The tour found him speaking most often at Black churches whose congregations naturally assumed him to be a man of the cloth. Because he had previously served as US consul to Venezuela and Nicaragua, small-town newspapers heralding the prestigious visitor, as well as any locals who had the honor of introducing Johnson to audiences along the tour, often referred to him as “ex-minister to Venezuela and Nicaragua.” As he explained, many people took minister to be synonymous with preacher. At one engagement, he was nearly prevented from speaking when he corrected the misunderstanding. Johnson had to reassure the church elder that elements of his presentation indeed had a “spiritual bearing” worthy of God’s house.
Because its congregants’ daily lives lacked the most fundamental civil protections, the Black church was more than a spiritual oasis. In addition to being a house of worship, it traditionally served as a kind of town hall. It safeguarded the well-being of its members in very tangible ways. In Johnson’s posthumously published Negro Americans, What Now? (1934), he describes the Black church as a “tremendous social force,” and in terms he had similarly used to describe the old-time preacher: “When there was no other agency to do it, the church brought about cohesion and stabilization in a bewildered and leaderless mass.” With its congregants prevented from voting and denied access to municipal services and public resources, the church, Black America’s bedrock institution, became the site of civic planning and administration. Du Bois, a founding member of the NAACP, describes the Black church as “the central clubhouse of a community.” DuBois writes:
“Various organizations meet here,—the church proper, the Sunday-school, two or three insurance societies, women’s societies, secret societies, and mass meetings of various kinds.
Entertainments, suppers, and lectures are held beside the five or six regular weekly religious services. Considerable sums of money are collected and expended here, employment is found for the idle, strangers are introduced, news is disseminated and charity distributed.” (Du Bois, The Souls of Black Folk)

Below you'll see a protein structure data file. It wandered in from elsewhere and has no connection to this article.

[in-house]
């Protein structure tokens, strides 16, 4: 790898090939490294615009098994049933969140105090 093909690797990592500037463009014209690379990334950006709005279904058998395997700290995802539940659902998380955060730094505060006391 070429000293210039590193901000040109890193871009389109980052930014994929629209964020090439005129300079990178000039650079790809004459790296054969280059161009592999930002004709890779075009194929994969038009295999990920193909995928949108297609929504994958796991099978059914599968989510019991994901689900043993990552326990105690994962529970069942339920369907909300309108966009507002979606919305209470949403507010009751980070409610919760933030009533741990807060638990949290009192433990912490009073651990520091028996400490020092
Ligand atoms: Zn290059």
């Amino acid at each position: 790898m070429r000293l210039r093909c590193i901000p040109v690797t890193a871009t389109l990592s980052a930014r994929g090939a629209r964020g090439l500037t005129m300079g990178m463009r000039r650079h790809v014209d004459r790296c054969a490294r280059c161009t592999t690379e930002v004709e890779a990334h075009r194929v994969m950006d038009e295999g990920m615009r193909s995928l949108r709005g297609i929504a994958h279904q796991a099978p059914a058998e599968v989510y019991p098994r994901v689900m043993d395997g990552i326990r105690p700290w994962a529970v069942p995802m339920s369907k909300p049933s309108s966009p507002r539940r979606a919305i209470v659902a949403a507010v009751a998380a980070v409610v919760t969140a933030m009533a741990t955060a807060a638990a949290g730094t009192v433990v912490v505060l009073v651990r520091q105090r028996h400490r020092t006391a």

For much of the twentieth century, it was unusual for anyone in a Black community not to be a member of a church. Indeed, as DuBois says, the Black church “antedates the Negro home.” In keeping with the patriarchal structure of the home, civic leaders, men like Johnson, typically were members of the clergy.
One of the few paths to leadership in Black communities ran through the church. DuBois suggests that the leaders of Black churches were some of the most powerful Black people in the world. As he writes in his essay, “Of the Faith of the Fathers,” from The Souls of Black Folk, “The Preacher is the most unique personality developed by the Negro on American soil.” On this score, Johnson agrees, granting that the old-time preacher was often “a man of positive genius.” Johnson’s father, a respected figure in his hometown of Jacksonville, Florida, was a preacher. Had it not been for his parents’ liberality, Johnson may have become a preacher, too, as it was his maternal grandmother’s “burning ambition” for him to enter the clergy. No matter how awkward Johnson may have felt in that moment as he approached the pulpit after having been mistaken for a preacher, he understood the performance expected of him.
He knew the rhythm, the rhetoric, and the style. He knew, as we still know today, the patterns of call and response. He knew the stomp and the hand clap, and the way the human voice can be made to evoke entire spectrums of sound in the compass of a single note. Johnson also knew how, with limited alternatives, generations of Black Americans built upon the oral traditions that kidnapped Africans had carried with them through the Middle Passage. Early Black preachers had been expert in translating the world of the Good Book to people for whom books were often foreign, if not illicit, objects. For them, the less a sermon appealed to the logic of the page, and the more it appealed to the experience of the body, the more effective it became.
. . .